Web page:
Bahai News - Pope: 'Our Little Vatican In the United States'
Saturday, March 31, 2001
Pope: 'Our Little Vatican In the United States'
Modern architecture and technology tell story of faith at Pope John Paul
II Cultural Center
SALT LAKE TRIBUNE
WASHINGTON, D.C. -- Dappled light pours in
from nearly every angle of the new Pope John Paul II Cultural Center,
drawing all eyes heavenward.
And that's pretty much the point.
The center, a $65 million architectural marvel that combines
traditional Catholic symbolism with modern, geometrical forms, is meant
to honor God and faith.
Last week, religious and political dignitaries -- including
President George W. Bush -- were on hand to celebrate the opening of
the newly completed center in a 12-acre wooded area in northwest
Washington, near Catholic University of America and the National Shrine
of the Immaculate Conception.
The privately funded center was the brainchild of Cardinal
Adam Joseph Maida, archibishop of Detroit. Rome and Krakow, in the
pontiff's home nation of Poland, were considered as sites. But John Paul
selected Washington, D.C., because he sees the city as "the crossroads
of technology and the people," said the Rev. G. Michael Bugarin, the
"We will come to view this as our little Vatican in the
United States," John Paul has said. "The church has never done anything
like this, and we see it as a reflection of our faith."
John Paul II, who has led the world's estimated 1 billion
Roman Catholics since 1978, wanted "something to carry the church's
mission forward," said Bugarin. "He wanted to use modern architecture
and technology to tell the story of faith."
It is part art museum featuring treasures never-before-seen
outside the Vatican, part interactive exhibit, and part think-tank for
religious scholars. It also houses a small chapel for worship. Although
the pope did not want the center to be a "monument to himself," John
Paul's presence is felt in every corner of the building.
Bronze life-size castings of hands from Catholics around the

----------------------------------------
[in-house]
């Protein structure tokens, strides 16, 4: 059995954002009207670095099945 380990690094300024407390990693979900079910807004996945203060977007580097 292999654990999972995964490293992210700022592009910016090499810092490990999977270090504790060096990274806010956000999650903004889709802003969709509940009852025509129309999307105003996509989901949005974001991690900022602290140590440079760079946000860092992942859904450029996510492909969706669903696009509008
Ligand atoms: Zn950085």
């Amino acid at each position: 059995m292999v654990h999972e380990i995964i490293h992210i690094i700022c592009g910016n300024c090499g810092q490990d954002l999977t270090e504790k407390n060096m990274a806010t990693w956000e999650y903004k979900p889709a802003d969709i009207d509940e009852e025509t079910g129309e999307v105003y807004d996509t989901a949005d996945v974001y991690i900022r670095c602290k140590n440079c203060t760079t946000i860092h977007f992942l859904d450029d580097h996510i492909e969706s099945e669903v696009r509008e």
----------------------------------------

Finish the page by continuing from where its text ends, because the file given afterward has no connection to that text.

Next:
world rim the wall above a sloping ramp on the first floor. First in
line is the pope's left hand, smallish and creased with lines. Visitors
are free to caress it or match theirs to his.
The pope's continuing devotion to Mary is revealed in two
The first is the Gallery of Mary, a floor-to-ceiling,
three-dimensional structure that resembles six doorways, each one
dedicated to a specific culture's veneration of the Blessed Virgin.
Upstairs is a permanent gallery that will host a rotating
exhibit of Vatican treasures. The opening exhibit, "The Mother of God:
Art Celebrates Mary," which will run through 2002, features 38 pieces
spanning 20 centuries.
Then there's the Pope John Paul II Polish Heritage Room. This
is a "special place for reflection and study of the Holy Father as a
person and man of God," said Penelope Fletcher, deputy director of the
It houses some of John Paul's personal memorabilia -- skis,
a rosary, the fountain pen used to sign papal encyclicals, a place
setting of his china, the cape he wore as a cardinal in Poland, his
cane, a biretta and his mitre.
There are photographs of his parents' wedding, his life as a
child, student, professor and bishop, copies of a play he wrote in
college, his early philosophical ponderings and books from his home
"All these things shaped his character and formed his
spirituality," Fletcher said.
The center's top level has been set aside for the work of the
Intercultural Forum, which will bring together internationally
recognized scholars in philosophy, theology, history and related fields
to discuss the impact of the papacy on world culture.
On the lower level, visitors are invited to "engage in
creative activities as a means for bringing them closer to God,"
The Gallery of Church and Papal History traces the history of
Catholicism and the papacy. Those who click on a pope's name will hear
significant events during that papacy, including some of the church's
"darker moments," such as when accused heretics were burned at the
The Gallery of Wonder explores the relationship between the
church and science. Among other topics, it offers scientific, biblical
and mythic views of the world's creation.
The Gallery of Faith describes many of the world's religions
from Baha'i and Buddhism to Judaism, Jainism and Islam. It also provides
computer terminals where people can search databases of Catholic saints,
research questions about Catholicism and offer their own testimonials of
As visitors exit the building, overhead speakers whisper
"Peace be with you" in 75 languages from countries the pope has visited.
For ticket and other tour information, see the center's Web
site at www.jp2cc.org.
©Copyright 2001, The Salt Lake Tribune
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